That rectangular ring is right up there with the chandelier in "Phantom" and the helicopter in "Miss Saigon" for memorable musical props. But if the people leave the theater humming the scenery, you ain't got much of a musical.
Hold on there, greasepaint breath. You keep saying rectangular ring. Ain't boxing rings square? Squared circle and all that jazz? Uh-huh, but they made this one rectangular, maybe 15-by-21. At one point in that cartoonish fight, with the ring card girls dressed in little more than broad stripes and bright stars because Philly is celebrating the bicentennial, even though the fight is on Jan. 1, so where are the Mummers, slithering between the fighters to indicate a new round, the stagehands shove the corners and the ring swivels, and you get a different perspective and some new respect for the braggadocios Creed, who fights on despite busted ribs.
And then it's over and they omit the memorable lines from the movie. Creed, through puffed lips, grumbling, "Ain't gonna be no rematch!" And Rocky, his face lumpy and bloody, grunts, "Don't want one!!!"
If you saw the movie more than once, you will like the musical. If you saw the movie more than twice, you will love the musical, even if you squirm during the stuff they've added, and mourn the stuff they've deleted. And, oh yeah, it's OK to bring the missus, because somewhere along the way, they've added a subtitle. "Love Wins."
Love wins? Love wins? If love didn't win, it woulda been the greatest upset since Buster Douglas kicked the spit out of Mike Tyson in Tokyo. Rocky and Adrian are meant for each other. You knew that the first time Rocky shambled into the pet shop and told that joke about pounding his turtles on the back when they were choking on moths.
All together now, what did the turtles get? "Shell shocked," that's what they got, and it still gets a laugh 38 years later.
Yo, most of the dialogue is so wooden, you get splinters listening to it. Remember in the movie when Adrian shyly asks Rocky why he became a fighter? He grunts, " 'Cause I couldn't sing or dance."
In the musical Rocky sings and dances, which is a real challenge for the audience accustomed to the lug from South Philly doing fractured sentences with a mouthful of gravel.
Andy Karl is terrific, singing his eyebrows off. Margo Seibert is Adrian, handling the metamorphosis from shy caterpillar to fluttering butterfly gracefully. And Terence Archie gets to show off his booming voice as Creed.
There are some tricky scenes in which Rocky runs in place and the landscape rumbles by, so it looks as if he's running along the waterfront and under the El and through the Italian Market, even if the black-and-white shots of the Italian Market musta been shot 60 years ago.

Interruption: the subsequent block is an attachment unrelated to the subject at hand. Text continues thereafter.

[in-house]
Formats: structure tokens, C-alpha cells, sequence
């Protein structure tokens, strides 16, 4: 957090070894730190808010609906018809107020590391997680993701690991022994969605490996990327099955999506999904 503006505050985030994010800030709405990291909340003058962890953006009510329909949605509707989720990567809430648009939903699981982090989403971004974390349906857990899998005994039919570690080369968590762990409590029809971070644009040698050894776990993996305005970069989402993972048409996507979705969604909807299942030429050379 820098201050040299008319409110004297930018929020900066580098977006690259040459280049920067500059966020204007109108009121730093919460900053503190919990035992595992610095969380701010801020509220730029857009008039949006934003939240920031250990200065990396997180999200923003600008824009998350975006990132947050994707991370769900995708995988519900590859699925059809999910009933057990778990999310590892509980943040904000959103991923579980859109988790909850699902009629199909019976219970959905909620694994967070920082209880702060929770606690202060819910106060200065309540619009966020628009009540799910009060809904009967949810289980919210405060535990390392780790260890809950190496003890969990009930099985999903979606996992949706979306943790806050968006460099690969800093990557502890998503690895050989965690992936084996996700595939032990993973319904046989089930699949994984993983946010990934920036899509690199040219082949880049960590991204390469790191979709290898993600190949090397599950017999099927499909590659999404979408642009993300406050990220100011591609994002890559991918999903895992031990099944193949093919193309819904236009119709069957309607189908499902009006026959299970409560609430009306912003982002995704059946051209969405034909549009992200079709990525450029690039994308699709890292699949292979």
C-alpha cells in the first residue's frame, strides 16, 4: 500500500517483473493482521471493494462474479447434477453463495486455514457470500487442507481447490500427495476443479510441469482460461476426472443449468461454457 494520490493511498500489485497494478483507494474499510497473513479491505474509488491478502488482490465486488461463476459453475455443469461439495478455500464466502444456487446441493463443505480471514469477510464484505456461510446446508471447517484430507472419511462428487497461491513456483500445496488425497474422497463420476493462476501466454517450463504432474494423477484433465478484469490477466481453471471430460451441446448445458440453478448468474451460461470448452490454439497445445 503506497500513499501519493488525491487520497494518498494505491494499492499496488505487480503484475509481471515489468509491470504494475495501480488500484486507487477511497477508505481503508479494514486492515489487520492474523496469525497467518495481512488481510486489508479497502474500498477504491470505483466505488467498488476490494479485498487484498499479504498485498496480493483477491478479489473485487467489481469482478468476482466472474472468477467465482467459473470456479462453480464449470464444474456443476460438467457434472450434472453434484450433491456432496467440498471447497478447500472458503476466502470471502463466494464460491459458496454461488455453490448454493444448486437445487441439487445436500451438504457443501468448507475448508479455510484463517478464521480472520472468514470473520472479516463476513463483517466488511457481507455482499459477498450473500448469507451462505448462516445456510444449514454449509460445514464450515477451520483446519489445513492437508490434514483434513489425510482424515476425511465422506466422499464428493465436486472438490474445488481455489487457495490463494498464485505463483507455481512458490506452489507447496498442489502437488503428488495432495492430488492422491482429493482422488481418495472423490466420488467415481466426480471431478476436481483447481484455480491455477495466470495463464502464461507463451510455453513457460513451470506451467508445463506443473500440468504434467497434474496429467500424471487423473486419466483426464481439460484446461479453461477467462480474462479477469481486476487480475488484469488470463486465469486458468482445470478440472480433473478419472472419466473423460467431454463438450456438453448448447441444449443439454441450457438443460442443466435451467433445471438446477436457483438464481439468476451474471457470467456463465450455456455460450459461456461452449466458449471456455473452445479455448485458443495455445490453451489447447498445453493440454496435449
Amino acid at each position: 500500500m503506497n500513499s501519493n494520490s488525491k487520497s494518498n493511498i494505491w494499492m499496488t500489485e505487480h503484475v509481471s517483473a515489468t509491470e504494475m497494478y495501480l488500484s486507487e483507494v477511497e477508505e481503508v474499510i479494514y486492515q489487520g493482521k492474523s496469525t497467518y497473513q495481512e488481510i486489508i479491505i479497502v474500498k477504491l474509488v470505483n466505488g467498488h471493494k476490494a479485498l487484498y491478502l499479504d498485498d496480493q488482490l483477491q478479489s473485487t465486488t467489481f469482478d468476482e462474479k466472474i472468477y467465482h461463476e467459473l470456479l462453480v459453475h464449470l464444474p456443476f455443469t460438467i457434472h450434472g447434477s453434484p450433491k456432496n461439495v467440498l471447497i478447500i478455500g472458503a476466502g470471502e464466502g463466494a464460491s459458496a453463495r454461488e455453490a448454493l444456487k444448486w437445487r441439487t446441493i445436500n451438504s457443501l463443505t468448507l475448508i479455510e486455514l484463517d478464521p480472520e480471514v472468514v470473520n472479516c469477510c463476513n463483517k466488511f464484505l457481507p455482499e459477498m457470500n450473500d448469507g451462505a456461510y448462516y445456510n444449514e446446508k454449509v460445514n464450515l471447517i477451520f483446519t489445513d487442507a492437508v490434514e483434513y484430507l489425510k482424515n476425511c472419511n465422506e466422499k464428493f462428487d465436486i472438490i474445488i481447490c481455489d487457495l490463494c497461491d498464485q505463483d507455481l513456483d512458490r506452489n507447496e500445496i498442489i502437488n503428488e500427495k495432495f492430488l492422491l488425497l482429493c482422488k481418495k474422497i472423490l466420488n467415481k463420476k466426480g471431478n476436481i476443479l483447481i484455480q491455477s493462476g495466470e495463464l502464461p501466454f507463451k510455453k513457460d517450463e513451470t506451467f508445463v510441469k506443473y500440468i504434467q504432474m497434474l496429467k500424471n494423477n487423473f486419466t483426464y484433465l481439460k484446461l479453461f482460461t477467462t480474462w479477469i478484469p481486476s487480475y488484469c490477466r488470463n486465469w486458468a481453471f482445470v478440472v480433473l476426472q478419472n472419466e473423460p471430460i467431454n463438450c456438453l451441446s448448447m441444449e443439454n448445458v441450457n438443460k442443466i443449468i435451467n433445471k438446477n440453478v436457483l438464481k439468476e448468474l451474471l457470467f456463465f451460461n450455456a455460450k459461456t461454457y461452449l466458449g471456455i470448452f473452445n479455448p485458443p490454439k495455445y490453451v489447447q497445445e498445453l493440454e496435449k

They roll out the Art Museum steps and Rocky runs 'em and then poses at the top, arms aloft. This is after he drinks three raw eggs for breakfast. Three, not six. Eight performances a week, that's two dozen eggs they're saving. You checked the price of eggs these days?
They cheat a little when they identify Rocky as coming from South Side instead of South Philly. They coulda made him the Prince of Pash-yunk, and lots of things rhyme with Pash-yunk, like hunk and chunk and dunk. Even punk and drunk, two things Rocky does not wanna be.
They kept that theme, thank goodness. Rocky does not wanna be a bum on the street. He wants to go the distance with Creed, which nobody has done till now. There's even a song in the show called "Keep on Standing," which is Pennsylvania Dutch for going the distance, I guess.
He goes the distance and jumps on the ring ropes to holler, "Adrian!" and she comes chugging down the aisle and into the ring for a long, emotional smooch.
In the movie, somebody snatches that red beret off her love-smitten head on her way to the ring. She shoots the scoundrel what John Chaney used to call his "one-eyed Jack stare" and keeps moving. Who, sitting ringside, would steal the beret off a woman's head? Was Stallone saying, "Only in Philly"?
Yo, who knows, who cares? Stallone has squeezed five mediocre sequels out of a terrific movie, and now, thanks to OPM, he has a musical on Broadway that employs 22 actors and 14 musicians and a squad of stagehands to push that rectangular ring around.
Don't bet against him.